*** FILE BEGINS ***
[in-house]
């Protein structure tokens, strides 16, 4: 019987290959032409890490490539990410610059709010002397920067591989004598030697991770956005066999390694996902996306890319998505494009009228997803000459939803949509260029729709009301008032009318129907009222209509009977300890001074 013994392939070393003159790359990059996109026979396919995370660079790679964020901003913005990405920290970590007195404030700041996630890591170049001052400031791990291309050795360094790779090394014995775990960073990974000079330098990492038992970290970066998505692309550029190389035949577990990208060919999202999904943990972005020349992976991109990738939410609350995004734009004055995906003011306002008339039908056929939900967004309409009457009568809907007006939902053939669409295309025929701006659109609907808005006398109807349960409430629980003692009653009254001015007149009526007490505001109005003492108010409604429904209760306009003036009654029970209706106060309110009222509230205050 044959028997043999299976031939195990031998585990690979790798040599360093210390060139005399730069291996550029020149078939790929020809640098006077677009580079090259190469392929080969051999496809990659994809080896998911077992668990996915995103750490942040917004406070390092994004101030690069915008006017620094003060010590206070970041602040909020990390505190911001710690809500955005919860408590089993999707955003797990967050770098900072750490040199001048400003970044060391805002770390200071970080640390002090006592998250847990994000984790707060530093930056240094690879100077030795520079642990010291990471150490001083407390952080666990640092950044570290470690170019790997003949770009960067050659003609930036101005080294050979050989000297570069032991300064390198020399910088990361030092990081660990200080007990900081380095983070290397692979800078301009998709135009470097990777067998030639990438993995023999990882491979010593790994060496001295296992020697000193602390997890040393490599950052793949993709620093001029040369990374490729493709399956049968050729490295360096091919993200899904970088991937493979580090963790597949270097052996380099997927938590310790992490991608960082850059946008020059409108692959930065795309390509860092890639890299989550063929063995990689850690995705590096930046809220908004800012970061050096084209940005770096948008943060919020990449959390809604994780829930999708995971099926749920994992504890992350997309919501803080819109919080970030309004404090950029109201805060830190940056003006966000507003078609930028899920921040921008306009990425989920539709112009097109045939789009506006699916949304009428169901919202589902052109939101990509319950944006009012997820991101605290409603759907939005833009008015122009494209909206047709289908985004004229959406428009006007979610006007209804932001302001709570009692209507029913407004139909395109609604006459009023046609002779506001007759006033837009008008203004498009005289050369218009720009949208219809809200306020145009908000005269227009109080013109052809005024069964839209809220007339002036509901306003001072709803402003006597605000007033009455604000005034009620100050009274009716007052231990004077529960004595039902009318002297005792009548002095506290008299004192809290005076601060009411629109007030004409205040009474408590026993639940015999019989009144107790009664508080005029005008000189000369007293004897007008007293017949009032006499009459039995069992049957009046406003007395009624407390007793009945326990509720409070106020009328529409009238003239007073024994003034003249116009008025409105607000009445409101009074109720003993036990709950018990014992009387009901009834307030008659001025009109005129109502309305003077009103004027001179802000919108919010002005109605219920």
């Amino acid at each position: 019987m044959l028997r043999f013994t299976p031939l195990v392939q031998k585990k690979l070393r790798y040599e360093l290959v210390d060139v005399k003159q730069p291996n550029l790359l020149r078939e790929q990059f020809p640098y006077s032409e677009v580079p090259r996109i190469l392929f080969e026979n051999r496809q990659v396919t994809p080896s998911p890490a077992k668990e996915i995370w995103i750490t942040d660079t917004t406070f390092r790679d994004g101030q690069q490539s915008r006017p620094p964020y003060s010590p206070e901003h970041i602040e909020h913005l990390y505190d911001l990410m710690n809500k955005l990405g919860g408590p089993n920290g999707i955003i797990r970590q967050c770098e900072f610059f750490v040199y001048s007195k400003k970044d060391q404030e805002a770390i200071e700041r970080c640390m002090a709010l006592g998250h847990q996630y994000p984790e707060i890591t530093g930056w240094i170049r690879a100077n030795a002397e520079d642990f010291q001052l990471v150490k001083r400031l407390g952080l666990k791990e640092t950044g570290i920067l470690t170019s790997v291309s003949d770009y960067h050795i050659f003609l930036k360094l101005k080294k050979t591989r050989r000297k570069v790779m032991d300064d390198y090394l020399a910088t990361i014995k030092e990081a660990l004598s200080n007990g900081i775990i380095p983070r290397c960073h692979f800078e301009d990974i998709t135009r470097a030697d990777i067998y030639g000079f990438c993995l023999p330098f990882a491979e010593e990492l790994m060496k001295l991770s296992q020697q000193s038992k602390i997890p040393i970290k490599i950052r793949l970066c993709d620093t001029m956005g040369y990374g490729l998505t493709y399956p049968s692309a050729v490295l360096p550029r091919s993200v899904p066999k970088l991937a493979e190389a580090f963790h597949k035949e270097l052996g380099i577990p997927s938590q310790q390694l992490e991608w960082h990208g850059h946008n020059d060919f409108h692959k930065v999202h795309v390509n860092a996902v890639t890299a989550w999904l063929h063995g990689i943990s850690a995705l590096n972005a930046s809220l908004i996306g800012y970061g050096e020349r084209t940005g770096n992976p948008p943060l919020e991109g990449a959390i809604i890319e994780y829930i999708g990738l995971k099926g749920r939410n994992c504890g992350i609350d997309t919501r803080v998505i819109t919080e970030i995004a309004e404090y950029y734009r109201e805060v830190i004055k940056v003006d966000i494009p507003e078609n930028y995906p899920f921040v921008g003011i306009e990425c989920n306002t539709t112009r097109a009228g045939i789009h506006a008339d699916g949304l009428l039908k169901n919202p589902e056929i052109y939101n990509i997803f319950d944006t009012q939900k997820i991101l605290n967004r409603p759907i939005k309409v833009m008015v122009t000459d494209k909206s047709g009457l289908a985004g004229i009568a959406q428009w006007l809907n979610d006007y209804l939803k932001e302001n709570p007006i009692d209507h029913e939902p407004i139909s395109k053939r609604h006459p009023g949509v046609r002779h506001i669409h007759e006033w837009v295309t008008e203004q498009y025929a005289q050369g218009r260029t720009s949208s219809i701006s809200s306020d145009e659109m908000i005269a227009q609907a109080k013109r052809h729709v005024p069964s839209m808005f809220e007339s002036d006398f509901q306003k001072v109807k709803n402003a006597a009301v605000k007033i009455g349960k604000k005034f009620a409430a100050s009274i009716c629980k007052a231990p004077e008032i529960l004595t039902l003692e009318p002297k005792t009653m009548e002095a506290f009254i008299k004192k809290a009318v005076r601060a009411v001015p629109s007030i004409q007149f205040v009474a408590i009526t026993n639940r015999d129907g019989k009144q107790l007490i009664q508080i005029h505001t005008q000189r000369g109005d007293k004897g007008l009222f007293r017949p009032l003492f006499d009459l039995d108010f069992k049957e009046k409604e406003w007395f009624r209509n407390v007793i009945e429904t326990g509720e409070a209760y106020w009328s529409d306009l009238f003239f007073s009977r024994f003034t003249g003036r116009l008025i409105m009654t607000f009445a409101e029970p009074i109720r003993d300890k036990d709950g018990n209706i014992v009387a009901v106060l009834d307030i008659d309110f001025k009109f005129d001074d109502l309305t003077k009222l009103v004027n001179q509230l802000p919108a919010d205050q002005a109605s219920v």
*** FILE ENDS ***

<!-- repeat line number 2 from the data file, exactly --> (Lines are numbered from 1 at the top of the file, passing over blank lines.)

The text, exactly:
């Protein structure tokens, strides 16, 4: 019987290959032409890490490539990410610059709010002397920067591989004598030697991770956005066999390694996902996306890319998505494009009228997803000459939803949509260029729709009301008032009318129907009222209509009977300890001074 013994392939070393003159790359990059996109026979396919995370660079790679964020901003913005990405920290970590007195404030700041996630890591170049001052400031791990291309050795360094790779090394014995775990960073990974000079330098990492038992970290970066998505692309550029190389035949577990990208060919999202999904943990972005020349992976991109990738939410609350995004734009004055995906003011306002008339039908056929939900967004309409009457009568809907007006939902053939669409295309025929701006659109609907808005006398109807349960409430629980003692009653009254001015007149009526007490505001109005003492108010409604429904209760306009003036009654029970209706106060309110009222509230205050 044959028997043999299976031939195990031998585990690979790798040599360093210390060139005399730069291996550029020149078939790929020809640098006077677009580079090259190469392929080969051999496809990659994809080896998911077992668990996915995103750490942040917004406070390092994004101030690069915008006017620094003060010590206070970041602040909020990390505190911001710690809500955005919860408590089993999707955003797990967050770098900072750490040199001048400003970044060391805002770390200071970080640390002090006592998250847990994000984790707060530093930056240094690879100077030795520079642990010291990471150490001083407390952080666990640092950044570290470690170019790997003949770009960067050659003609930036101005080294050979050989000297570069032991300064390198020399910088990361030092990081660990200080007990900081380095983070290397692979800078301009998709135009470097990777067998030639990438993995023999990882491979010593790994060496001295296992020697000193602390997890040393490599950052793949993709620093001029040369990374490729493709399956049968050729490295360096091919993200899904970088991937493979580090963790597949270097052996380099997927938590310790992490991608960082850059946008020059409108692959930065795309390509860092890639890299989550063929063995990689850690995705590096930046809220908004800012970061050096084209940005770096948008943060919020990449959390809604994780829930999708995971099926749920994992504890992350997309919501803080819109919080970030309004404090950029109201805060830190940056003006966000507003078609930028899920921040921008306009990425989920539709112009097109045939789009506006699916949304009428169901919202589902052109939101990509319950944006009012997820991101605290409603759907939005833009008015122009494209909206047709289908985004004229959406428009006007979610006007209804932001302001709570009692209507029913407004139909395109609604006459009023046609002779506001007759006033837009008008203004498009005289050369218009720009949208219809809200306020145009908000005269227009109080013109052809005024069964839209809220007339002036509901306003001072709803402003006597605000007033009455604000005034009620100050009274009716007052231990004077529960004595039902009318002297005792009548002095506290008299004192809290005076601060009411629109007030004409205040009474408590026993639940015999019989009144107790009664508080005029005008000189000369007293004897007008007293017949009032006499009459039995069992049957009046406003007395009624407390007793009945326990509720409070106020009328529409009238003239007073024994003034003249116009008025409105607000009445409101009074109720003993036990709950018990014992009387009901009834307030008659001025009109005129109502309305003077009103004027001179802000919108919010002005109605219920």